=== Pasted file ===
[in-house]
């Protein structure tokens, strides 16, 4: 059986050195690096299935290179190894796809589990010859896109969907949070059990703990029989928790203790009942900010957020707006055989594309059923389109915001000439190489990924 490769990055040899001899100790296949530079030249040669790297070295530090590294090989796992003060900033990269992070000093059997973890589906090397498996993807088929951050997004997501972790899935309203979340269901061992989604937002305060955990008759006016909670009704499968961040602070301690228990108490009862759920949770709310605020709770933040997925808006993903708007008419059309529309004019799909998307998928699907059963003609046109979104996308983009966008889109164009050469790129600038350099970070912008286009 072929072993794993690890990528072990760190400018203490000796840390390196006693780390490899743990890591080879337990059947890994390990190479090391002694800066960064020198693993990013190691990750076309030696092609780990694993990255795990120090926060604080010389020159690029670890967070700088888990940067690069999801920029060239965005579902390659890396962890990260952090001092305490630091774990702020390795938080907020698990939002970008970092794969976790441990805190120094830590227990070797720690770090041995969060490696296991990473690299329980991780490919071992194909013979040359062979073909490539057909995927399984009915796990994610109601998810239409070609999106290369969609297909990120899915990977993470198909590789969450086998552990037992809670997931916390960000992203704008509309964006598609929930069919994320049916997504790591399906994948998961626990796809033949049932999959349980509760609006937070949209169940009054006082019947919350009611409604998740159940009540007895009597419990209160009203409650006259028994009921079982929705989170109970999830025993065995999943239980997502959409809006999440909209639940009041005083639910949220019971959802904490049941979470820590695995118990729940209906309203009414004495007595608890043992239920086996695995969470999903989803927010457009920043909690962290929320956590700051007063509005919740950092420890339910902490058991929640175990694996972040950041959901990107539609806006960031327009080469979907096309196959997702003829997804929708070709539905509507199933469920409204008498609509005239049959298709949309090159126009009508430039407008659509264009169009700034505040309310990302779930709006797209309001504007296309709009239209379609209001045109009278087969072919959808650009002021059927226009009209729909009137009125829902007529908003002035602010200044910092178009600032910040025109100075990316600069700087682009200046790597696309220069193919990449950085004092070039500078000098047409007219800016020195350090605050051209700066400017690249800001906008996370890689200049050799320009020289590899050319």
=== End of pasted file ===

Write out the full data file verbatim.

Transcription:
[in-house]
């Protein structure tokens, strides 16, 4: 059986050195690096299935290179190894796809589990010859896109969907949070059990703990029989928790203790009942900010957020707006055989594309059923389109915001000439190489990924 490769990055040899001899100790296949530079030249040669790297070295530090590294090989796992003060900033990269992070000093059997973890589906090397498996993807088929951050997004997501972790899935309203979340269901061992989604937002305060955990008759006016909670009704499968961040602070301690228990108490009862759920949770709310605020709770933040997925808006993903708007008419059309529309004019799909998307998928699907059963003609046109979104996308983009966008889109164009050469790129600038350099970070912008286009 072929072993794993690890990528072990760190400018203490000796840390390196006693780390490899743990890591080879337990059947890994390990190479090391002694800066960064020198693993990013190691990750076309030696092609780990694993990255795990120090926060604080010389020159690029670890967070700088888990940067690069999801920029060239965005579902390659890396962890990260952090001092305490630091774990702020390795938080907020698990939002970008970092794969976790441990805190120094830590227990070797720690770090041995969060490696296991990473690299329980991780490919071992194909013979040359062979073909490539057909995927399984009915796990994610109601998810239409070609999106290369969609297909990120899915990977993470198909590789969450086998552990037992809670997931916390960000992203704008509309964006598609929930069919994320049916997504790591399906994948998961626990796809033949049932999959349980509760609006937070949209169940009054006082019947919350009611409604998740159940009540007895009597419990209160009203409650006259028994009921079982929705989170109970999830025993065995999943239980997502959409809006999440909209639940009041005083639910949220019971959802904490049941979470820590695995118990729940209906309203009414004495007595608890043992239920086996695995969470999903989803927010457009920043909690962290929320956590700051007063509005919740950092420890339910902490058991929640175990694996972040950041959901990107539609806006960031327009080469979907096309196959997702003829997804929708070709539905509507199933469920409204008498609509005239049959298709949309090159126009009508430039407008659509264009169009700034505040309310990302779930709006797209309001504007296309709009239209379609209001045109009278087969072919959808650009002021059927226009009209729909009137009125829902007529908003002035602010200044910092178009600032910040025109100075990316600069700087682009200046790597696309220069193919990449950085004092070039500078000098047409007219800016020195350090605050051209700066400017690249800001906008996370890689200049050799320009020289590899050319």